Pubs do NOT have mission statements that say:

“We aim to encourage socio-sexual networking and leverage mission critical knowledge, skills and wisdom through the use of addictive depressant substances in a relaxing lifestyle environment that encourages the suppression of societal norms of decency and so on”

If you read this statement while entering a pub, will you immediately fall in love with the pub or hesitate to enter? Same rule applies to induction training. Why not explain the statutory stuff without using the corporate and risk management jargon?

3.    Help participants succeed

The biggest obstacle in the successful implementation of risk management training, is the attitude of the risk managers. The managers sometimes focus more on the numbers covered so that they can tick off from their to-do list and report to compliance that training was conducted. The trainers are not accountable to make the business teams effectively manage risks.

Sometimes, when the classroom training is over the participants do not know whom to connect with if they have questions when they start working. In some e-learning courses the same problem is exists.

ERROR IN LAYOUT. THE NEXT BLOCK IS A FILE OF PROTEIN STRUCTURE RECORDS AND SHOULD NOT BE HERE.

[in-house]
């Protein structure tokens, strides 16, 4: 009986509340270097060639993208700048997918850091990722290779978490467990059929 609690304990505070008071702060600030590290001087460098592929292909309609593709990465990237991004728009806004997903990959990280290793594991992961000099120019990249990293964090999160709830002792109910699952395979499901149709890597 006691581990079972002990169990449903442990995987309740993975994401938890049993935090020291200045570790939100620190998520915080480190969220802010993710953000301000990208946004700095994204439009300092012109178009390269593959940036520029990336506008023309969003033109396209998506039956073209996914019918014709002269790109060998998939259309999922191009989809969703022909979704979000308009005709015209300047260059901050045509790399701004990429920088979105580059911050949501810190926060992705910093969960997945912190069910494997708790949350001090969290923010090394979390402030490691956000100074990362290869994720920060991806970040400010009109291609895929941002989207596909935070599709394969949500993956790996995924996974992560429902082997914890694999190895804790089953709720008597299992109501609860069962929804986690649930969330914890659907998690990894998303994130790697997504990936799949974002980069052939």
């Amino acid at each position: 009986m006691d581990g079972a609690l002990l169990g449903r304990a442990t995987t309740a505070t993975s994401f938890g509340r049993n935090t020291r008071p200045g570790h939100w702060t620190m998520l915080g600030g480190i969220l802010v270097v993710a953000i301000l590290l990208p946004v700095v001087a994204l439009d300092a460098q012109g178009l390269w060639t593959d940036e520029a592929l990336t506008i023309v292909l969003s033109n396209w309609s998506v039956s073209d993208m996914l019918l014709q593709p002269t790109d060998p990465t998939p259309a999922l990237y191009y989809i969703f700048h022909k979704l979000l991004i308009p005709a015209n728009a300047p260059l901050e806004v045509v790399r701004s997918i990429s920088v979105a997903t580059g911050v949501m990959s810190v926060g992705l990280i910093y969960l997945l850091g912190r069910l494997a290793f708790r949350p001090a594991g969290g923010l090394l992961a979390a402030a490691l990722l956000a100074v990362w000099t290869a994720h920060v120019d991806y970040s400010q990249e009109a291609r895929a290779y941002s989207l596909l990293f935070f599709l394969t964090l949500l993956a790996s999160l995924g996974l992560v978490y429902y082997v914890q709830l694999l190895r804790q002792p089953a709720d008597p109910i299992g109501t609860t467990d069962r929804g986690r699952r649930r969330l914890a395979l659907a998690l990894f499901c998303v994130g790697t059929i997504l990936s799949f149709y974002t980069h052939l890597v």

Peter gives some good advice here. He says - “Make sure that new people understand on the first day exactly what they can do to succeed. Connect the new members with the people who can help them do their best”

Closing thoughts

Use induction training as a starting point to develop risk awareness and culture within the participants. Don’t make it a big ruse to cover numbers. If the training is good, the new employees will become unofficial ambassadors of risk management. By creating the right chemistry, risk managers will have long term allies in business teams. Make the start a memorable and happy one for the new employees, and they will keep coming back for more.

Author:  Sonia Jaspal is a risk management and corporate governance consultant with +15 years experience. She is a qualified Chartered Accountant (India), a Certified Internal Auditor (USA) and has cleared Certified Public Accountant (USA) examinations.